Scientists say learning how to read changes the brain. Let’s explain how they were able to investigate.
In the modern world, illiteracy in adults can be difficult to isolate and study. Rather than a simple lack of education, not being able to read is often an effect of other conditions, such as genetic or neurological disorders, or social exclusion. All of which cause significant changes in a person’s brain.
So, to rule out those possibilities, researchers selected pairs of sisters from families in Portugal. During the earlier part of the 20th century many Portuguese families had been too poor to send all of their children to school.
It was therefore common for an older sister to stay at home and take care of the other siblings instead of pursuing an education, including learning to read. By choosing to study pairs of sisters from families like these, scientists could compare the impact of literacy on the brain’s shape and its activity in genetically similar brains.
Both the literate and illiterate groups had similarly-sized vocabularies. But the difference showed during listening exercises, when participants were asked to repeat either a real word or a made up one. The literate group could repeat the made-up words more faithfully, showing greater awareness of speech sounds.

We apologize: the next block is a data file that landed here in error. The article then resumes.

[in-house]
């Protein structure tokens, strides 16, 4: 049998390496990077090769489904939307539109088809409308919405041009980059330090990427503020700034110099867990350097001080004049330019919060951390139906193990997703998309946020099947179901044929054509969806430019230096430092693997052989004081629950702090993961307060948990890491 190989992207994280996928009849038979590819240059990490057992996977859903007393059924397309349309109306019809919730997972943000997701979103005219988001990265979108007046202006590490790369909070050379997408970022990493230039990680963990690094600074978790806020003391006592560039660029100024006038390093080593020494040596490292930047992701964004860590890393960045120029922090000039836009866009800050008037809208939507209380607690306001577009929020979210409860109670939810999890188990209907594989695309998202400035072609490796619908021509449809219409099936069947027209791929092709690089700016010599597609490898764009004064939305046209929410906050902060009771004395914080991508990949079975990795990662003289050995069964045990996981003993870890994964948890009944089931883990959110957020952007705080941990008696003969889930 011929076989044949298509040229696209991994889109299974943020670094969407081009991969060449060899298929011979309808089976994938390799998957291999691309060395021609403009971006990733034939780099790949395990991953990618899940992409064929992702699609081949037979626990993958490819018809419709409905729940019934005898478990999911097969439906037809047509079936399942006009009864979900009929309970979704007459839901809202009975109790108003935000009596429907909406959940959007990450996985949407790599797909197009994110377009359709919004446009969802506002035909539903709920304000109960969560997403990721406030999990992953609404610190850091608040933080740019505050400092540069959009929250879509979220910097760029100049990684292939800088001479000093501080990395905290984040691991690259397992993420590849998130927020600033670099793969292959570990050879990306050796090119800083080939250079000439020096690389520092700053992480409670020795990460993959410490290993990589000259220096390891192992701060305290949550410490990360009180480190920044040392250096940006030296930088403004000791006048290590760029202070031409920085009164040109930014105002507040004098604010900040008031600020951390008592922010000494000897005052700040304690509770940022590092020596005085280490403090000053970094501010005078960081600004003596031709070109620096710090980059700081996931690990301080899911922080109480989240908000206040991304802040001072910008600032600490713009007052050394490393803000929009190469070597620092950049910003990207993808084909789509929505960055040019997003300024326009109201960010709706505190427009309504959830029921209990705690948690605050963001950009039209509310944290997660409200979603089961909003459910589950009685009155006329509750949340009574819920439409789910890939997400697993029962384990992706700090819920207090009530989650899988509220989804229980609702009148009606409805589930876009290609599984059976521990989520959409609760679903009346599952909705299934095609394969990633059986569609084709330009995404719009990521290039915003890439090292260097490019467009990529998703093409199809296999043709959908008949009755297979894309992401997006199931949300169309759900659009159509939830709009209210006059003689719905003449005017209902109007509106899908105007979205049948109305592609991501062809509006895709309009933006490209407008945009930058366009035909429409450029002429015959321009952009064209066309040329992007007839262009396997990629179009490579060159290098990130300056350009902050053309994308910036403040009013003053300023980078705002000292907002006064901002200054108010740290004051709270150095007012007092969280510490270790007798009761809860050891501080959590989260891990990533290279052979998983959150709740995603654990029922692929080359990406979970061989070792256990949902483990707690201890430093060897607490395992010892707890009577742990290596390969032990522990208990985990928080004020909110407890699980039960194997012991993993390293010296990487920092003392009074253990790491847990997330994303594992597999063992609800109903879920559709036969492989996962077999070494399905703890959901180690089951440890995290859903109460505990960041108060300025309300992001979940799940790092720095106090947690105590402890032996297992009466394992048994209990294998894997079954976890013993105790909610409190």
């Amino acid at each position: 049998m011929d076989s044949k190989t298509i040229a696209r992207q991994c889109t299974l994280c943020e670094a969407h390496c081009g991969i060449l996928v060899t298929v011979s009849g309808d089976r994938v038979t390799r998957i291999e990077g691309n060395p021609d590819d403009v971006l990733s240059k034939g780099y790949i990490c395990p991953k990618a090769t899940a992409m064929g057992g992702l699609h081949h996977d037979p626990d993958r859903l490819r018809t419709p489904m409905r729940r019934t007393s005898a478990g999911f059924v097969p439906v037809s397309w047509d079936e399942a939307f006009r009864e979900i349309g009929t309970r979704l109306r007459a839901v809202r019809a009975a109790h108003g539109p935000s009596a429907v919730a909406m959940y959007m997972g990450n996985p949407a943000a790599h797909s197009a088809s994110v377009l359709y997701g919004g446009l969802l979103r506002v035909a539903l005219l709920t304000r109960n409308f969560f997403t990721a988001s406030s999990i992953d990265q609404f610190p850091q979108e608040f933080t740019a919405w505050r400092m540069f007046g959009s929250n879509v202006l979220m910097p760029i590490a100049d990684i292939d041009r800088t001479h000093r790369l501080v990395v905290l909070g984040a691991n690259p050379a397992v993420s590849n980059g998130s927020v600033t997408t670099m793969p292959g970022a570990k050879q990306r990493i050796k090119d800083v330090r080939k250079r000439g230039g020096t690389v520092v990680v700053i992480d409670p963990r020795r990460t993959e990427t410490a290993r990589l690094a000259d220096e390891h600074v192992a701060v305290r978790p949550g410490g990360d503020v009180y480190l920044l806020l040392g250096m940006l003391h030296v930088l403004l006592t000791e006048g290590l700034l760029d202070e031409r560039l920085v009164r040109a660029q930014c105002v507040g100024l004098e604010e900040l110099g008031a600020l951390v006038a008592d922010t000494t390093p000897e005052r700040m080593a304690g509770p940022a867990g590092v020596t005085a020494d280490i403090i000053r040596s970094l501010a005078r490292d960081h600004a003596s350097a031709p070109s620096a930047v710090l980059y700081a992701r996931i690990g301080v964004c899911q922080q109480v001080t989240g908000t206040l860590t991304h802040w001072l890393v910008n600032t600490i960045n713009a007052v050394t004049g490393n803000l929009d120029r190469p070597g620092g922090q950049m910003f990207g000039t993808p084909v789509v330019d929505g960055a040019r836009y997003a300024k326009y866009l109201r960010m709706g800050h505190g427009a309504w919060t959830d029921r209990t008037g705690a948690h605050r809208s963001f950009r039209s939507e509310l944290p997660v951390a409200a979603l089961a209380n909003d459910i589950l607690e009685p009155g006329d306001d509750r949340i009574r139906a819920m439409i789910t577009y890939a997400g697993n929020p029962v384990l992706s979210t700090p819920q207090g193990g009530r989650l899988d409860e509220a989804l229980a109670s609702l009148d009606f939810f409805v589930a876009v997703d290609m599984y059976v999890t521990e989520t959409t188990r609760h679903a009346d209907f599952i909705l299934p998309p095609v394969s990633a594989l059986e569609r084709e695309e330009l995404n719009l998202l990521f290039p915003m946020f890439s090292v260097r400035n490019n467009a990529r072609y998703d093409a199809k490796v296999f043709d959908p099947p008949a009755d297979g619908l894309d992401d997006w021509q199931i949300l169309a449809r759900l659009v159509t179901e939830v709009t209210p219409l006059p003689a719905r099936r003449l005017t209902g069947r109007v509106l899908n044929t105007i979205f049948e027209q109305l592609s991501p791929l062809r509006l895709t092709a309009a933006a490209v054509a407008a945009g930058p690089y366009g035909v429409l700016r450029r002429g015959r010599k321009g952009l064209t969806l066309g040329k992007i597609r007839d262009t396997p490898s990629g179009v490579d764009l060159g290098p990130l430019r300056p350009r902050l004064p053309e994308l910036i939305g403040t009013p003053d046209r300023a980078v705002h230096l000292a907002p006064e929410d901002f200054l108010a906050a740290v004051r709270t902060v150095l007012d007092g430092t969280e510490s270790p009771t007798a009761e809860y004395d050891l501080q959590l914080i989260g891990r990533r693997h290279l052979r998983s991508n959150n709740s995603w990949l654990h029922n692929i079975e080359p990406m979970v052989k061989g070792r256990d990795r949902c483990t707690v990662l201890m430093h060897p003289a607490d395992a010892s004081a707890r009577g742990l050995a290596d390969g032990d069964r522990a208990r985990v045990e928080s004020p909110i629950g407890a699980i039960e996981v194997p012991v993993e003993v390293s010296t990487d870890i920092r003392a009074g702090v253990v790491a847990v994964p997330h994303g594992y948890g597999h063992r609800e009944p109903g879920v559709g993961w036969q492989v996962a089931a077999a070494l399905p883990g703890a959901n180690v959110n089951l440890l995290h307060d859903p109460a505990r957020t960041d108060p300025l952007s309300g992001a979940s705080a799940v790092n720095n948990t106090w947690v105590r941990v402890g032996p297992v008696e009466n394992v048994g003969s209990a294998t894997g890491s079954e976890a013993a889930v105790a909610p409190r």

The literate group also had a thickened corpus callosum, which is the part of the brain that links the two hemispheres. This seems to imply a large increase in the amount of information routinely exchanged from one hemisphere to another in literate people, possibly related to an increase in verbal memory.
Thank you to Phil Connell of Indiana University for reviewing this episode’s script!
Sources And Further Reading:
- Castro-Caldas, A., et al. “Influence of learning to read and write on the morphology of the corpus callosum.” European Journal of Neurology 6 (1):23-28. 1999. (Link is to the free abstract, the article is behind a paywall)
- Deheane, Stanislas. Reading in the Brain: The Science and Evolution of a Cultural Invention. New York: Viking, 2009. Print.